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Thursday 24 July 2014

Beaches left piled with rubbish after heatwave



Cormac Murphy

Published 20/06/2014|07:09

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An example of rubbish left on our beaches.
An example of rubbish left on our beaches.
Some of the rubbish after the clean-up operation
Skerries Beach, littered with rubbish.

HUNDREDS of bags of rubbish were removed from Dublin’s beaches following Wednesday’s heatwave.

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Up to 300 sacks were collected from strands on the northside alone.

Gardai also confiscated a large amount of beer, cider and vodka from visitors to Portmarnock Beach.

The soaring temperatures this week meant thousands headed for the sea.

“On days like [Wednesday] you can’t try and cater for the numbers of people that were at the beaches in terms of bins,” Fingal County Council’s Paul Smyth said.

“What we would encourage people to do is if the bins are full to take the material they have got and put it in a bag and take it away,” he added.

A Fingal spokeswoman said the council, gardai and Irish Rail meet regularly to develop a coordinated approach to issues on the local 
authority’s 12 strands.

“All Fingal beaches are cleaned by Fingal County Council staff from 6am each morning.

“We always urge people to dispose of their rubbish appropriately,” she said.

“At no time should members of the public leave disposable barbecues, bottles, glass, cans, uneaten food, used nappies etcetera on the beaches, as this type of littering is unsafe and unpleasant for other beach users,” the spokeswoman added.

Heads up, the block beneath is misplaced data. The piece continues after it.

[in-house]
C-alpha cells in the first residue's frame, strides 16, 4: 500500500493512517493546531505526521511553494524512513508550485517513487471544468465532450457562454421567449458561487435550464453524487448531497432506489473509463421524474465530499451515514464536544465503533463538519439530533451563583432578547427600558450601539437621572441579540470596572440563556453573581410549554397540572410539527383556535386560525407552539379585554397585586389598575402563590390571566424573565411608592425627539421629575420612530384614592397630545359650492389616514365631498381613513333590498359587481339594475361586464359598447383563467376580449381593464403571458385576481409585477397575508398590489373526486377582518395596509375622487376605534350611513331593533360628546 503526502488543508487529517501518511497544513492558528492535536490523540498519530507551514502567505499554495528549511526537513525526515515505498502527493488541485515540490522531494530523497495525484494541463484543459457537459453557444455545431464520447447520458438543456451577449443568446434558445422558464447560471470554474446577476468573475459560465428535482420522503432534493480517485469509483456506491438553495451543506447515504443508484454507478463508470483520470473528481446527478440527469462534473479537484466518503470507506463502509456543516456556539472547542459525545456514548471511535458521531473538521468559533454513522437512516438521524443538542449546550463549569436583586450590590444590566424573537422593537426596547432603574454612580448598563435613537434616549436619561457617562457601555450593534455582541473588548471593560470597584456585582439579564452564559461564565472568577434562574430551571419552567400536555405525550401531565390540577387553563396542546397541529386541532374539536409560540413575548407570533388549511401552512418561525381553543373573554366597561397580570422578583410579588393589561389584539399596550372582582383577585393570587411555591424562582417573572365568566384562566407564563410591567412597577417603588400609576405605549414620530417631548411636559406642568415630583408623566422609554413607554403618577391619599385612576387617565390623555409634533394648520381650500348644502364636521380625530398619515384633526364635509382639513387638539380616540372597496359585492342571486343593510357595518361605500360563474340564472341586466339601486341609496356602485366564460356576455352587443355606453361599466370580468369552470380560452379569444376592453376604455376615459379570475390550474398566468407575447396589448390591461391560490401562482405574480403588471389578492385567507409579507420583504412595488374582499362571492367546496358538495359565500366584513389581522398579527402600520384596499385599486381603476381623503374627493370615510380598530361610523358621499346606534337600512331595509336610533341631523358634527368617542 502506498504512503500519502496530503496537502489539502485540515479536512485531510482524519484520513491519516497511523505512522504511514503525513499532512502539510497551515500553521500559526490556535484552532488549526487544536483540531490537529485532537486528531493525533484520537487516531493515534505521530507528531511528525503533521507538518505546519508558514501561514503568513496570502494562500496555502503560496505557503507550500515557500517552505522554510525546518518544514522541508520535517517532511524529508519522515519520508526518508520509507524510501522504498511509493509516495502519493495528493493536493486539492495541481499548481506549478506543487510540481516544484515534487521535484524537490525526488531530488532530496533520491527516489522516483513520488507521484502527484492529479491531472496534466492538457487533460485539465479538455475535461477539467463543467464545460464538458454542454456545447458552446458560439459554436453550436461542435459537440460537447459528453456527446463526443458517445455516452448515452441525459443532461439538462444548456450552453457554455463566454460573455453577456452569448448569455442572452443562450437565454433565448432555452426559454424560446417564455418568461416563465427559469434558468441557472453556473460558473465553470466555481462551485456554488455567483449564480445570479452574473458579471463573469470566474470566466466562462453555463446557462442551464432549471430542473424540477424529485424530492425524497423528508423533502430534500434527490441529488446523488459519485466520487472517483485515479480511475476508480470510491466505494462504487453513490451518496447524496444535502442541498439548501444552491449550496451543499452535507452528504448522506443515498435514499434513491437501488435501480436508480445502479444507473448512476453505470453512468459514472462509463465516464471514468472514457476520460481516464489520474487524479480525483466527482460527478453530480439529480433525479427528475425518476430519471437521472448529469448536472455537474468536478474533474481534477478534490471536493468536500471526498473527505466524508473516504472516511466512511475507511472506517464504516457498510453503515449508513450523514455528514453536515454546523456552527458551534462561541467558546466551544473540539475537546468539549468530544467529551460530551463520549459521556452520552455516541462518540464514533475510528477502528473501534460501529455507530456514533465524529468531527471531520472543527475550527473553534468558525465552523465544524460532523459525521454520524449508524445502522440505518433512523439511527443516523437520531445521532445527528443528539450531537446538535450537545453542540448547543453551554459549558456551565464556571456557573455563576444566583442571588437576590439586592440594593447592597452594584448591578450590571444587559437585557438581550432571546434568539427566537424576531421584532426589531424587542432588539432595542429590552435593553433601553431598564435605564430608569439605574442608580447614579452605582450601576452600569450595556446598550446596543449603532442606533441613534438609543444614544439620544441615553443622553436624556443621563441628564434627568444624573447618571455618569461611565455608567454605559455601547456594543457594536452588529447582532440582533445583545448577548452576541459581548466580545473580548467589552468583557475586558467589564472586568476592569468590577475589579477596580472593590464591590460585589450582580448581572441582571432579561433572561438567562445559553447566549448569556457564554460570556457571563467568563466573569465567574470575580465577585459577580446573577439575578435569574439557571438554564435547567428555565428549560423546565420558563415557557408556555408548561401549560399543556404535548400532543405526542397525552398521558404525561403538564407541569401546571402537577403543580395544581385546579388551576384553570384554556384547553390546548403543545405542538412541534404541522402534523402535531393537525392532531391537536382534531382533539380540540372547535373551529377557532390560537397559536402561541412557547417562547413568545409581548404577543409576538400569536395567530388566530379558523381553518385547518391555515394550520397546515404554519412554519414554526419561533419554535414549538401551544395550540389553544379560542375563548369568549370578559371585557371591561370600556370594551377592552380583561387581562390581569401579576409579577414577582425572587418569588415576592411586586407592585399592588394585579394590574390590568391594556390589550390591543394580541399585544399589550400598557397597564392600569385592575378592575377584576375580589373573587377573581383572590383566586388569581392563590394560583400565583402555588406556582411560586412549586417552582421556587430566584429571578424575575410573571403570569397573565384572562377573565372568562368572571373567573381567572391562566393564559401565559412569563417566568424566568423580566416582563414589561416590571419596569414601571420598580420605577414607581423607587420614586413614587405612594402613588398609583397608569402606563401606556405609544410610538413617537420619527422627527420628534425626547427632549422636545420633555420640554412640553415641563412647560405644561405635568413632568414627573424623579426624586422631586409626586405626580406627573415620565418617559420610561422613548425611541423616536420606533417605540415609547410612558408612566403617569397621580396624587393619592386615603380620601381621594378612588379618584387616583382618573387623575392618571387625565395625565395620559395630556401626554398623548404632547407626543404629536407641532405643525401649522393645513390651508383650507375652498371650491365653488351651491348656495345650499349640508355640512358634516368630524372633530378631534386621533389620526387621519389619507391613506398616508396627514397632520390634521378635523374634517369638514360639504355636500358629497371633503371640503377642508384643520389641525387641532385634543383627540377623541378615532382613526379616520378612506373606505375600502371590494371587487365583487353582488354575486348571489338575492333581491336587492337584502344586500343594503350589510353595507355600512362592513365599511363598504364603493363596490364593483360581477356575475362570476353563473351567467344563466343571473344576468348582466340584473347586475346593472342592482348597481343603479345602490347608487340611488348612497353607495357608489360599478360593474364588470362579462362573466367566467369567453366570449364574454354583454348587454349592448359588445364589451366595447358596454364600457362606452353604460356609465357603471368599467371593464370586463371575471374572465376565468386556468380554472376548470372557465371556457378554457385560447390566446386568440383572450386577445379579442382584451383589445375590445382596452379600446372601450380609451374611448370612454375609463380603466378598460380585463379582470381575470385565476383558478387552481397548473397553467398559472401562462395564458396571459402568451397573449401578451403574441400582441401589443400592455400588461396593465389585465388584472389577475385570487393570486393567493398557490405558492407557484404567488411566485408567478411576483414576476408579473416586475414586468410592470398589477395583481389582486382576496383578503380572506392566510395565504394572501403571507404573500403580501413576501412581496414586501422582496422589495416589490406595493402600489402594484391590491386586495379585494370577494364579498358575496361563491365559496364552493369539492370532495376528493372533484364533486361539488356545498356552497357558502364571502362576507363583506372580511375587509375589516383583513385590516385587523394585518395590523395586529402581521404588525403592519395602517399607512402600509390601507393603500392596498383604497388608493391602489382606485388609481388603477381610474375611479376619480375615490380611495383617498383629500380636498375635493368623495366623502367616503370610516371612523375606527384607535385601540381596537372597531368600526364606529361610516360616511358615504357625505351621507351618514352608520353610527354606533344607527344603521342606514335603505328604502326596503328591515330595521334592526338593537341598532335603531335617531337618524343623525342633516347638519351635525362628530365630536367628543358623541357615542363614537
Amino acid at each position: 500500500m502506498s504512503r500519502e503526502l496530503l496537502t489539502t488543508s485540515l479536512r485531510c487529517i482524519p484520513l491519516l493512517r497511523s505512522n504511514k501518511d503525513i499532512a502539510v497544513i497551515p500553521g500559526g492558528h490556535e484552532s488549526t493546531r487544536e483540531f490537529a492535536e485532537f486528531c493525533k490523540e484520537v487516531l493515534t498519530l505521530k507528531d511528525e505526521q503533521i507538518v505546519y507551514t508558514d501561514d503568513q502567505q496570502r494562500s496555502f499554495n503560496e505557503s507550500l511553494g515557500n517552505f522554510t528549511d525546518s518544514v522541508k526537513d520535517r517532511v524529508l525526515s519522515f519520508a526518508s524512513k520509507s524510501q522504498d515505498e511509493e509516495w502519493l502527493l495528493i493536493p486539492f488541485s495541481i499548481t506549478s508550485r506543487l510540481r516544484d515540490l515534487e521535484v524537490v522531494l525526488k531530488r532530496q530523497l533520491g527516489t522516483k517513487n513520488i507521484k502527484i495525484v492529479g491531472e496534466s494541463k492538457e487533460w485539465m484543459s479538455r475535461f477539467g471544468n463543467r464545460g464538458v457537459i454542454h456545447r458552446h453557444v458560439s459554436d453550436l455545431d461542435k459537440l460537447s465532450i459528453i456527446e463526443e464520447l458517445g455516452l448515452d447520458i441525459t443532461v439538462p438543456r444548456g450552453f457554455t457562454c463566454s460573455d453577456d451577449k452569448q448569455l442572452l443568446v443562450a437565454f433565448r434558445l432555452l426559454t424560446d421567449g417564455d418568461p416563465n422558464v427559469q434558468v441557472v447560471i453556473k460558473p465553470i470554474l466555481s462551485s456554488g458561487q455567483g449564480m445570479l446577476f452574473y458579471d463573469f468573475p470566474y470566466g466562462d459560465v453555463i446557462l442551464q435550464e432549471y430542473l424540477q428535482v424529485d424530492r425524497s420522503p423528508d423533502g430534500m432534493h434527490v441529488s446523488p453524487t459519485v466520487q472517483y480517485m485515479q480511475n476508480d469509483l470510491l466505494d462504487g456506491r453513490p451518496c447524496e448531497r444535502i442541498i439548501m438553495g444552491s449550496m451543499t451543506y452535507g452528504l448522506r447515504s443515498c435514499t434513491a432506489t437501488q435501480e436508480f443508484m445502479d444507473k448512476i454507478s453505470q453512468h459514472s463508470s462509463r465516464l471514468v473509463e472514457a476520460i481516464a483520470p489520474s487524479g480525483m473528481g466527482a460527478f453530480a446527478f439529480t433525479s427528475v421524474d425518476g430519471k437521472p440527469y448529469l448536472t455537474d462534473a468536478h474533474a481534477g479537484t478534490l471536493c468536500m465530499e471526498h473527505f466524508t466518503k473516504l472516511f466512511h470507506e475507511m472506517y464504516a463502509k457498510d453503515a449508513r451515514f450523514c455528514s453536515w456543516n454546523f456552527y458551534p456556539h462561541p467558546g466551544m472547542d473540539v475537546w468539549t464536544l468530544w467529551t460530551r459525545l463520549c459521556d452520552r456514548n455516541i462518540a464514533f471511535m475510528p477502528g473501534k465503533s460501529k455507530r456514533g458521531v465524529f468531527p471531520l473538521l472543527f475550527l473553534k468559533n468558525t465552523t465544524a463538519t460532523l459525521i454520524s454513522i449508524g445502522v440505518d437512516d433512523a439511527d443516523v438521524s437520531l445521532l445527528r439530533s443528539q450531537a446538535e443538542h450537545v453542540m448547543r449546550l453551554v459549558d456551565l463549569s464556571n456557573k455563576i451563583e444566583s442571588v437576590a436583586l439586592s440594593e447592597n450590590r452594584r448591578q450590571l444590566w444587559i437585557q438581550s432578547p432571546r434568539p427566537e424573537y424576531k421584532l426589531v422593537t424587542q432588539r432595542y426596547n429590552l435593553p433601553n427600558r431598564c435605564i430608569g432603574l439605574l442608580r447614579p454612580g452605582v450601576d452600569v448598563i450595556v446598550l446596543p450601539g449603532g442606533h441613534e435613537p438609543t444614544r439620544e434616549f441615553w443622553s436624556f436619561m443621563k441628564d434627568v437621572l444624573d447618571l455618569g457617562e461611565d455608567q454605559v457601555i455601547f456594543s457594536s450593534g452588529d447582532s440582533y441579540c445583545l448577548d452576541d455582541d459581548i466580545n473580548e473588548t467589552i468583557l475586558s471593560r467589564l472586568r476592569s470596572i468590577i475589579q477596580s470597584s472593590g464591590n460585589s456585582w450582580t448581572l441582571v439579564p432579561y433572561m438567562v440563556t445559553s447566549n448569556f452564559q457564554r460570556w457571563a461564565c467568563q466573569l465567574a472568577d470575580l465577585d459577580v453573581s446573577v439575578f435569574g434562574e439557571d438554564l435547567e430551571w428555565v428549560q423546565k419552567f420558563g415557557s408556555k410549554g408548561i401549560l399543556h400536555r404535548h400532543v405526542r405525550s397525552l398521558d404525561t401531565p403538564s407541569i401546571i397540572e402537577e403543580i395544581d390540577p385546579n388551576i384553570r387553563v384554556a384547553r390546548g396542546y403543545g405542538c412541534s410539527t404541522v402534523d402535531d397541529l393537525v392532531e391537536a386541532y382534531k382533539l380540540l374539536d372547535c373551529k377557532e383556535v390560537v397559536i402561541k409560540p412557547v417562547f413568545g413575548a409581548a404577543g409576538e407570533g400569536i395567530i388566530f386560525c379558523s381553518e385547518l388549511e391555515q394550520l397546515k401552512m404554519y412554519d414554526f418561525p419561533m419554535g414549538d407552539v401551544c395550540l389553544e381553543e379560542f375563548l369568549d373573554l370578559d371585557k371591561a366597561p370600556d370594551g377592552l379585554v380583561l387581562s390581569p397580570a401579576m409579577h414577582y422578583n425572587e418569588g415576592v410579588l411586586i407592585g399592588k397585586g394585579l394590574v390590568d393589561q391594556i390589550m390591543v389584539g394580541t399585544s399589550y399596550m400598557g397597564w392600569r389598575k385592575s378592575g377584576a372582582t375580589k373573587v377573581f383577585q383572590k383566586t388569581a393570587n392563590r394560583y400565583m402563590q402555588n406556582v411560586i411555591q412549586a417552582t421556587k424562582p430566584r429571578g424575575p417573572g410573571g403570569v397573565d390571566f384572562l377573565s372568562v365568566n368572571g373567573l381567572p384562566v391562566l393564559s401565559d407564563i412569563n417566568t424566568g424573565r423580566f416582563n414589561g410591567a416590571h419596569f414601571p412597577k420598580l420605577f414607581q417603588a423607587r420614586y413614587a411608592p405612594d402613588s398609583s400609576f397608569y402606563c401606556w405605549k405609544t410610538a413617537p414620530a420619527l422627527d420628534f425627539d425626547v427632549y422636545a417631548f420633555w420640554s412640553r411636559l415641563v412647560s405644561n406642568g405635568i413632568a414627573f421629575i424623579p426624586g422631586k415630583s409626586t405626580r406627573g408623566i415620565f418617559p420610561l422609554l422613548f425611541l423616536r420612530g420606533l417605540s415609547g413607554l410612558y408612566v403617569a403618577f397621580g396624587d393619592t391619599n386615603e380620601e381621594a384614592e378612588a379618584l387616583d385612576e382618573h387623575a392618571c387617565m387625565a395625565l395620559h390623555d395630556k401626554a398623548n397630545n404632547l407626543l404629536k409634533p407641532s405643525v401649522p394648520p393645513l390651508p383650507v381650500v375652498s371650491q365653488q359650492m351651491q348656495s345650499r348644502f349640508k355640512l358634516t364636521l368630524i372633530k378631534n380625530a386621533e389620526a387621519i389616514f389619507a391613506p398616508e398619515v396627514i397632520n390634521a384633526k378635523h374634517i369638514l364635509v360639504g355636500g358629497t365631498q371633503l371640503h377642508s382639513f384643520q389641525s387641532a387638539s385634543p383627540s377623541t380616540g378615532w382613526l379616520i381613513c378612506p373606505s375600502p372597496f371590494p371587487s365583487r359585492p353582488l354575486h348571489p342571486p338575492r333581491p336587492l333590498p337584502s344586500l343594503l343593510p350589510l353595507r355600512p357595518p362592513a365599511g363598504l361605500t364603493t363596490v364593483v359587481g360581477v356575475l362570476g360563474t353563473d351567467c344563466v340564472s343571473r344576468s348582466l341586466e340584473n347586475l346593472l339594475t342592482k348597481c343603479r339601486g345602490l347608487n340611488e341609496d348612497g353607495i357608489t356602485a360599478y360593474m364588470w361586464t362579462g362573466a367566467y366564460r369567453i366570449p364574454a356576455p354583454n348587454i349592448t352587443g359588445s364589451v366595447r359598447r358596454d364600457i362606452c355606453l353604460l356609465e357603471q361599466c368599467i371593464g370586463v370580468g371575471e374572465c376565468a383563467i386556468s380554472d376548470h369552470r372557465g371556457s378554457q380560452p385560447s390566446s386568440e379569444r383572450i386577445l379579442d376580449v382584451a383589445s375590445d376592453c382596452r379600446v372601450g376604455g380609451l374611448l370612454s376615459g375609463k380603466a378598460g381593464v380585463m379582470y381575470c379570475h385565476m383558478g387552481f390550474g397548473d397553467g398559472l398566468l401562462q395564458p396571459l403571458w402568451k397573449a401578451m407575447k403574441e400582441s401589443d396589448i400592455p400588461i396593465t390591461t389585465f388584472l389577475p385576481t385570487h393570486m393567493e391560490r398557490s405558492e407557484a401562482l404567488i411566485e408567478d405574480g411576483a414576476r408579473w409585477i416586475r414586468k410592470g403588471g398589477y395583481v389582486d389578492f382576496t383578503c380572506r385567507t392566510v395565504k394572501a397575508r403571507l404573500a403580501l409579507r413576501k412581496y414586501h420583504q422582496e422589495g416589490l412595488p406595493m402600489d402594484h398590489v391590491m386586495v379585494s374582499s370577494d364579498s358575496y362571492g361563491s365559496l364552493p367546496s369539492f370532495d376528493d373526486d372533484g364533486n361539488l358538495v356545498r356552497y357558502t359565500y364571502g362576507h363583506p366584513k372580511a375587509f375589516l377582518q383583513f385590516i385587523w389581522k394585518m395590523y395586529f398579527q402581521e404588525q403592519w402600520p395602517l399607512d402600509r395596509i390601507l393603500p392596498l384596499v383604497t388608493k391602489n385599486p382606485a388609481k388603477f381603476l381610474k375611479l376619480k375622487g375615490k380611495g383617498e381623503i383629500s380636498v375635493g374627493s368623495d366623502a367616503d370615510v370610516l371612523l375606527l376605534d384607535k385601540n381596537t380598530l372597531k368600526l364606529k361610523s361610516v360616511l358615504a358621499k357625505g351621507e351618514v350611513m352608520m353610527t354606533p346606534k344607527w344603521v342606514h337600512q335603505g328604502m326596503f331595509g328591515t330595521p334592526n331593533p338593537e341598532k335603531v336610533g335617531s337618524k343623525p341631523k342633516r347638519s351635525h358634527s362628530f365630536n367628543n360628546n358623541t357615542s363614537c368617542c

“We ask beach users to behave responsibly, to remove their litter and to show courtesy to other beach users by not leaving the areas dirty.

“Dog owners should note beach by-laws which state that dogs are not allowed on beaches during the bathing hours unless they are on a leash,” she said.

Dun Laoghaire/Rathdown County Council — which maintains five beaches including Seapoint, Killiney and Sandycove — does not count the number of bags removed.

The local authority normally has two to three staff working on beach maintenance, including cleaning, on a typical day during the summer, a spokeswoman said.

“Following the litter on the beaches this morning, the staff numbers increased to seven and there are now 11 people on the beaches cleaning up litter.

“Some of these staff will remain in place until 6.30pm today providing a cleaning service,” she added.

Dublin City Council did not have the information for its beaches at the time of writing.

comurphy@herald.ie

Irish Independent

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